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08 Nov 2003 08:33
The year is 1961. Tanzania is free and the British nurses are leaving the country in dozens.
The ANC, despite its recent banning and massive security clamp down, agree to help by recruiting nurses in South Africa.
It is to be a harrowing journey these young volunteers embark upon. Five nurses from Port Elizabeth leave by train from the PE station and arrive at Johannesburg’s Park Station in the afternoon the following day. There they are met by the young Thabo Mbeki and walk from the station to the Macosa House. From there, they proceed in Duma Nokwe’s car to Ahmed Kathrada’s house to wait for the Durban and Johannesburg groups. The group from Johannesburg arrives at 21h30 (but the Durban group only joins them once they are across the border in Botswana).
The Johannesburg and Port Elizabeth volunteers finally leave by bus in the company of Tom Nkobi and a young white man posing as a Pastor. The strategy is that if stopped, they will act as delegates to a church congress in Bechuanaland (now Botswana). Despite a scare in Zeerust, they get to the border at dawn. But their ‘pick up’, a Mr Fish, does not appear. The driver panics and tries to hide the huge bus behind a bush. Ntate Chomme comes to the rescue, allowing them to hide at his house.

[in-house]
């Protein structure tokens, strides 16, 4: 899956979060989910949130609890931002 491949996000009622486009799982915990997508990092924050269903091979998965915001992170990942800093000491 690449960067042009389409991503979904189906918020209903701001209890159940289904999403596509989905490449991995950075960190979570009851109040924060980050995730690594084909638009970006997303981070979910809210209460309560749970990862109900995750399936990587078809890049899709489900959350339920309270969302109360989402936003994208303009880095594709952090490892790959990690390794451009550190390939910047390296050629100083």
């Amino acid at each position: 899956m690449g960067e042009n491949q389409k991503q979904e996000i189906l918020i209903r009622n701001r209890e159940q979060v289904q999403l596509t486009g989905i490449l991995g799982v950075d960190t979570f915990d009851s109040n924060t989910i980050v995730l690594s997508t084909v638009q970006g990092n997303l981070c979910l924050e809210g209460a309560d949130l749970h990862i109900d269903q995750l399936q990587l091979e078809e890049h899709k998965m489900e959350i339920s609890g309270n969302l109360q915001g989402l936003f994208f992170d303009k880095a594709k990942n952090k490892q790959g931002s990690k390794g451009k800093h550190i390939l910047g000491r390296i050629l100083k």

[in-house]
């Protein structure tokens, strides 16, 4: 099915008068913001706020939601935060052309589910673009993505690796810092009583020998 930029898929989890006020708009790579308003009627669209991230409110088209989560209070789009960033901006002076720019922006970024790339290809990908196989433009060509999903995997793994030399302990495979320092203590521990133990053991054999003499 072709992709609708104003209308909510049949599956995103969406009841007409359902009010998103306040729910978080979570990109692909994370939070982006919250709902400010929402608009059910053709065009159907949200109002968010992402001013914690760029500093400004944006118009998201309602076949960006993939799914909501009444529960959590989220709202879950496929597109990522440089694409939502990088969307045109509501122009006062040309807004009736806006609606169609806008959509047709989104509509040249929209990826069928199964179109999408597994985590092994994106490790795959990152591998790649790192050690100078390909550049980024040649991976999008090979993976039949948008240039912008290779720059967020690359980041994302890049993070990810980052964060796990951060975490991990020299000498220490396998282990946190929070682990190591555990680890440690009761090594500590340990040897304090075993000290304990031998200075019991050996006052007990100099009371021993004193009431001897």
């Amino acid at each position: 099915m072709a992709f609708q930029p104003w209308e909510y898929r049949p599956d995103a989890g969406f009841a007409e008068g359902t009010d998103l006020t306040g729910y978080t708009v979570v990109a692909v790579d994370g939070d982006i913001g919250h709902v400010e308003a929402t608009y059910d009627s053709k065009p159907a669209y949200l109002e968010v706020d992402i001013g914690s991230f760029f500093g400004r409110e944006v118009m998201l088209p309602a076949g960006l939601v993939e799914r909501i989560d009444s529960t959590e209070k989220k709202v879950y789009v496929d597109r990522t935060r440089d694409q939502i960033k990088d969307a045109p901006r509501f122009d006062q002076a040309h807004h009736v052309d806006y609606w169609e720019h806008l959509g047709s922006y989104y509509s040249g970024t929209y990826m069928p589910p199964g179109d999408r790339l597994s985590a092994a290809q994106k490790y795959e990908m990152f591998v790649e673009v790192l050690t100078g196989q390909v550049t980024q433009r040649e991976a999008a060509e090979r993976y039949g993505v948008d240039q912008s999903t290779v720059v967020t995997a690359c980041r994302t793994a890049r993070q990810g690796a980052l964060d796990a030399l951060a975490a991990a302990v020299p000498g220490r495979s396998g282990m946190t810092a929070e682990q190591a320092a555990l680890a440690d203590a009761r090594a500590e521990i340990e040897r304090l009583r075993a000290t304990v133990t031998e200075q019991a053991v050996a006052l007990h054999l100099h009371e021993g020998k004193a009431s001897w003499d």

At the Botswana border, they stop in Lobatse, enduring harassment from a colonial policeman, until the word comes for them to move in a chartered plane to Dar-es-Salaam, via Francis Town, Salisbury and Mbeya.
In the plane are the Tanganyika Chief Nursing Officer and JJ Radebe, the Chief ANC Rep. The reception at the Airport was spectacular. Present to meet them were O.R. Tambo, the then Minister of Health Crower Radebe, and many of the South African
community already in Dar-es-Salam.
The twenty nurses had made history, arriving young and ready for service. By mid-January 1962, they were all employed at various hospitals in Tanzania: Arusha, Moshi, Tanga, Mwanza, Bukoba, Kibingoto and Dar-es-Salaam. - Sapa
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